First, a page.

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Love Letter from Edda Göring

Let’s go eat somewhere
they can’t see

what we’re doing
under the table;

we’ll chew the whale
to pieces,

and bowels tight
with happiness,

you can scream
“I’m the giant,

I’m the giant,”
if you’re

ordered to.
Talking is safer

than sitting still.
It will be a bright

spring night,
the chestnut trees’

white blossoms
laying like dry skin

on the sidewalks,
stone lions covered

in astral light.
Electrical sighs

mourning the destruction
of thousands

of little machines

in working order.
We’ll sweep the snow

into the sea
and I’ll be

your monkey-woman;
you can watch

me bathe.
I’ll believe

in anything
if you’ll

believe in anything,
my often-too-late

little Pol Pot,
my catamite

with the bog-brown
eyes to sink into.

Then again, I can’t
bear men—

their melancholy,
and annoying

their resistance

to cleaning
the bathroom,

their knee bends,
hoofs protruding

from their asses,
the battles

more boring
than horrible.

Men like this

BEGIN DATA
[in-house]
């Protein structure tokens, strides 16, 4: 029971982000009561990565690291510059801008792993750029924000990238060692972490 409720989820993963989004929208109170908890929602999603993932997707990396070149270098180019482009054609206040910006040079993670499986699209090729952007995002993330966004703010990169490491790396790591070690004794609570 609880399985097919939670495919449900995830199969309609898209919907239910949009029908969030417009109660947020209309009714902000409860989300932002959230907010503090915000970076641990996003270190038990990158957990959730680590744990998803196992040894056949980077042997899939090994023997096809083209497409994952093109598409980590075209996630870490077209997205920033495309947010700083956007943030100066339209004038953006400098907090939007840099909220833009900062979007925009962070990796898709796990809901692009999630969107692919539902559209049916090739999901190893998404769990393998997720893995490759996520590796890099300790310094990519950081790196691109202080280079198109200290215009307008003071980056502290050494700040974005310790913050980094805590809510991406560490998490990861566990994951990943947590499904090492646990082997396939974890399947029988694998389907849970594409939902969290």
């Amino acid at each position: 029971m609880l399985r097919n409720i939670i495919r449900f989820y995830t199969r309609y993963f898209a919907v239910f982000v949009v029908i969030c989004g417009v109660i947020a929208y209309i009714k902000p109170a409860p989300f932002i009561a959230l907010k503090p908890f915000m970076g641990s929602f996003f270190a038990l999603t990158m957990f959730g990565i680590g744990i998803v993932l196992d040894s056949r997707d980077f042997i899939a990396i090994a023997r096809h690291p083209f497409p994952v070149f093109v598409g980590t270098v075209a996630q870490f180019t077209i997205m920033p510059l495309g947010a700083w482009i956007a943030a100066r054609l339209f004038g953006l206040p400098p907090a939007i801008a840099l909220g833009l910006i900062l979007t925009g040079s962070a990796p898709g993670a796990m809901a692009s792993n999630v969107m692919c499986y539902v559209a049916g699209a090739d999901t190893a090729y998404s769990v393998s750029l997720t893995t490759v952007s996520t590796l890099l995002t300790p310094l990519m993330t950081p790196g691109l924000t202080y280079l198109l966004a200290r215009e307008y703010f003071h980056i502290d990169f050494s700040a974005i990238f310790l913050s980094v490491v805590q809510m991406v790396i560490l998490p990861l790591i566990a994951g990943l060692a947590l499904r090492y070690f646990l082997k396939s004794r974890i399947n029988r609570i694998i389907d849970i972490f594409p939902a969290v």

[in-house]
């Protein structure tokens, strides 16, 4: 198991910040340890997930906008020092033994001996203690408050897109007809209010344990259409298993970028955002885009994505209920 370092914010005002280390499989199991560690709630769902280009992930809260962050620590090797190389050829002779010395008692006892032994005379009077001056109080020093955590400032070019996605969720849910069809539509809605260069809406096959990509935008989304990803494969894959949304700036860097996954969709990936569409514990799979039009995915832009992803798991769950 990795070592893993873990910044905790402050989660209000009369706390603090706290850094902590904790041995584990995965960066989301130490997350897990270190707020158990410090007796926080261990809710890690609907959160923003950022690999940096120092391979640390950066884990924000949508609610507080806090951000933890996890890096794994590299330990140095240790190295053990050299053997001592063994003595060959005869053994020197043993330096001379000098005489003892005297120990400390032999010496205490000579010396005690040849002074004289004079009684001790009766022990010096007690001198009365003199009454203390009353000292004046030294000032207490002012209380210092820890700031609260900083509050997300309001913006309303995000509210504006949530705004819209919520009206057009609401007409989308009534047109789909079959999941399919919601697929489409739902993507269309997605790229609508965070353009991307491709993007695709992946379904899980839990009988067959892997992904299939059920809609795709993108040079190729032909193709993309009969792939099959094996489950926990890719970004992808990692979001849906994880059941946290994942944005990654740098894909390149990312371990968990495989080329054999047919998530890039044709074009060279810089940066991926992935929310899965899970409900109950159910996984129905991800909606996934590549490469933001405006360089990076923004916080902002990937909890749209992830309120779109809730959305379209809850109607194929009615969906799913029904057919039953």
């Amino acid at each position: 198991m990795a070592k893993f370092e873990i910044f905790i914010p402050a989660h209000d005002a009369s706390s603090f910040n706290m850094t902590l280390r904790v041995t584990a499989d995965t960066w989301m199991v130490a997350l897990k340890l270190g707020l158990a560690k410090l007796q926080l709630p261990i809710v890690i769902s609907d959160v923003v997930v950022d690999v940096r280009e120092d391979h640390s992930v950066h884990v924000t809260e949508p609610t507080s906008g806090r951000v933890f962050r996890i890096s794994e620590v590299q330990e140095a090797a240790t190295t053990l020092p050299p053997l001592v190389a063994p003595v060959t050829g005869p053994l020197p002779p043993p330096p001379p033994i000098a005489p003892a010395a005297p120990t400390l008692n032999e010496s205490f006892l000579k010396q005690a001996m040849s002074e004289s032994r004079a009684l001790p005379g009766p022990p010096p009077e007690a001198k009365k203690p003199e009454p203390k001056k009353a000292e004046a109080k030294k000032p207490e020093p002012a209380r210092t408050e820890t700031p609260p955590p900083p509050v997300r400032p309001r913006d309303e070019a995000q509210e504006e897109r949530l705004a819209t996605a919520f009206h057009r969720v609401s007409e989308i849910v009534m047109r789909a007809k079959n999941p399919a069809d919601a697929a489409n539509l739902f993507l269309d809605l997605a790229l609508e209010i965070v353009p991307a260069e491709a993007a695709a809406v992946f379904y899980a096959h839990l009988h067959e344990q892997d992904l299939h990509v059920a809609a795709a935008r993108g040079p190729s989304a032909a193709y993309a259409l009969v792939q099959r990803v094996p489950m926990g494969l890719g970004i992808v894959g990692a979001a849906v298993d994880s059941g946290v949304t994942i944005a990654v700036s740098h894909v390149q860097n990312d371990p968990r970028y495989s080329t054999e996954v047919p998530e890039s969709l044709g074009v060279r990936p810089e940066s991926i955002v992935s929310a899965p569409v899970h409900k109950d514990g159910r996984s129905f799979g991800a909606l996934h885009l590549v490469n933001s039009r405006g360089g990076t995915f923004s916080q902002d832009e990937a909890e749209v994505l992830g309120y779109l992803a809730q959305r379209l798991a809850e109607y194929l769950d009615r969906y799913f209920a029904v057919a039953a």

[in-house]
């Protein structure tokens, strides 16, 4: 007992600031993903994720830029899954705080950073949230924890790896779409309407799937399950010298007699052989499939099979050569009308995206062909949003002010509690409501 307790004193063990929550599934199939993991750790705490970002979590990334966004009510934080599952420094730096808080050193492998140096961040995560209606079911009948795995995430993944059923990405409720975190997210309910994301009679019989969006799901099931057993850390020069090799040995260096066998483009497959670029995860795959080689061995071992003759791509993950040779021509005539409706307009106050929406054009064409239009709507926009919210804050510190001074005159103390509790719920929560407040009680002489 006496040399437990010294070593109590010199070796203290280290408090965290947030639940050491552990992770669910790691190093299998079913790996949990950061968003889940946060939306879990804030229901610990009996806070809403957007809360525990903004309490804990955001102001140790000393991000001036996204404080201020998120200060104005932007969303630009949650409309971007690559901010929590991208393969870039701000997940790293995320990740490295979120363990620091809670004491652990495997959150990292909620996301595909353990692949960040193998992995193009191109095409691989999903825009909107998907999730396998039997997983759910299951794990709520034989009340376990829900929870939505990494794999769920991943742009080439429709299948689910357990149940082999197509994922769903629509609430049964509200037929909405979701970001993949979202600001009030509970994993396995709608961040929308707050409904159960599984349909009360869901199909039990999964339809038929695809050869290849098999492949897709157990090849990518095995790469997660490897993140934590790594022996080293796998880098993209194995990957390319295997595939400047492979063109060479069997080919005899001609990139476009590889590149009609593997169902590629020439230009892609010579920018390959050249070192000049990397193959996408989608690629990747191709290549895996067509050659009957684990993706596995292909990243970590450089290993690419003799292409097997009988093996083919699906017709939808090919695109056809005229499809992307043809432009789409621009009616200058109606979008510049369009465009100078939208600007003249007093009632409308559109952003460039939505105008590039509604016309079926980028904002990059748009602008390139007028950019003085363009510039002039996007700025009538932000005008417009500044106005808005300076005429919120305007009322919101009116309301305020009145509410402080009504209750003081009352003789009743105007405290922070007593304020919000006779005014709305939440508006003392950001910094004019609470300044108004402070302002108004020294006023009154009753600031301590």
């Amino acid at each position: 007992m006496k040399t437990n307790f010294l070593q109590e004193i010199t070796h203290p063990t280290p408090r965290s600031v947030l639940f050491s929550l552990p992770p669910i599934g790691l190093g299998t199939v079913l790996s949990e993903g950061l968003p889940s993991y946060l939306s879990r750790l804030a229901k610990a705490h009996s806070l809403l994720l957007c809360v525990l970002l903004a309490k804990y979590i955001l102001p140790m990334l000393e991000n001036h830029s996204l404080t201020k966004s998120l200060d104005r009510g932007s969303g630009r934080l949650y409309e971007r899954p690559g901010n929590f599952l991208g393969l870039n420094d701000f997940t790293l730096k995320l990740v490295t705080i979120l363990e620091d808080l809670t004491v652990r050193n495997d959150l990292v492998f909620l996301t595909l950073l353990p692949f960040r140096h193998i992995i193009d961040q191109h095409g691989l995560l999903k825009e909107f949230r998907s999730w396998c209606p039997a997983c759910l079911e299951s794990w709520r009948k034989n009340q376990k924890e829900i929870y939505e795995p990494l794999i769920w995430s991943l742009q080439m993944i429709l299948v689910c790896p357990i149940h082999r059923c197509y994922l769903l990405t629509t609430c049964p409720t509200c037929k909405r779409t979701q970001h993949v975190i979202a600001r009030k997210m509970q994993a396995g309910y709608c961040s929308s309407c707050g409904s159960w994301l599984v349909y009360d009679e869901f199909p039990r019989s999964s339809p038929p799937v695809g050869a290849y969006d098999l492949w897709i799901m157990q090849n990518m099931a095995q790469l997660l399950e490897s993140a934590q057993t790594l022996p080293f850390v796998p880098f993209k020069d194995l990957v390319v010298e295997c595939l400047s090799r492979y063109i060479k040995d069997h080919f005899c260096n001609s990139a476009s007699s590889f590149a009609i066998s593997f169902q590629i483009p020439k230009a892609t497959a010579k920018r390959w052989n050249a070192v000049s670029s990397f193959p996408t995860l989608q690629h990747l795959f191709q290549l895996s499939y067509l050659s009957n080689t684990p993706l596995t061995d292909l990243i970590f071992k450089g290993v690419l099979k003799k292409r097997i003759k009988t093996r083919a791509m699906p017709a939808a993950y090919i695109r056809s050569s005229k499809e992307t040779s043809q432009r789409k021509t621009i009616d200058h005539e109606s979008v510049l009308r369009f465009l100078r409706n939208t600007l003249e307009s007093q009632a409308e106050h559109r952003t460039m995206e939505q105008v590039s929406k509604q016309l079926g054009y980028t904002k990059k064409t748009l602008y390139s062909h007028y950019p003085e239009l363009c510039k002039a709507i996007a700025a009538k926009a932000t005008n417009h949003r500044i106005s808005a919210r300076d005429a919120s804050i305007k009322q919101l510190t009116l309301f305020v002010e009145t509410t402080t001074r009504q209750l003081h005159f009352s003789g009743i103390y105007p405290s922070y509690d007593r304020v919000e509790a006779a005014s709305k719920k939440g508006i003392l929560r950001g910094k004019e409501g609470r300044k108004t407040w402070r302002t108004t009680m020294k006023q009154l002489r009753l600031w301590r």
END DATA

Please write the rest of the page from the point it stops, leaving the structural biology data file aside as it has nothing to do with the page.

make history.

An underpaid

and socialist,
human or something

of the sort,
I have a future

as a pacifist.
That I’m

still alive
proves nothing.

You’re not

for the dark kid

and folded
in the ditch. Still,

I’m worried
about something

but I’m not sure
what or why. 

The sun hovering
flatly in the sky

unwilling to either
rise or set

you will stand
and walk off

toward the East
toward the war,

to search
for your regiment

once more. This time
you must try

and see
if you can succeed

in dying.
There’s nothing,

you’re not
capable of.  


Adam Day is the author of A Model of City in Civil War (Sarabande Books), and is the recipient of a PSA Chapbook Fellowship for Badger, Apocrypha, and of a PEN Emerging Writers Award.His poems have appeared in Boston Review, The Kenyon Review, Sweet Mammalian, American Poetry Review, ​Cordite Poetry Review, The Iowa Review, Poetry London, and elsewhere. He directs The Baltic Writing Residency in Sweden, Scotland, and Bernheim Arboretum & Research Forest.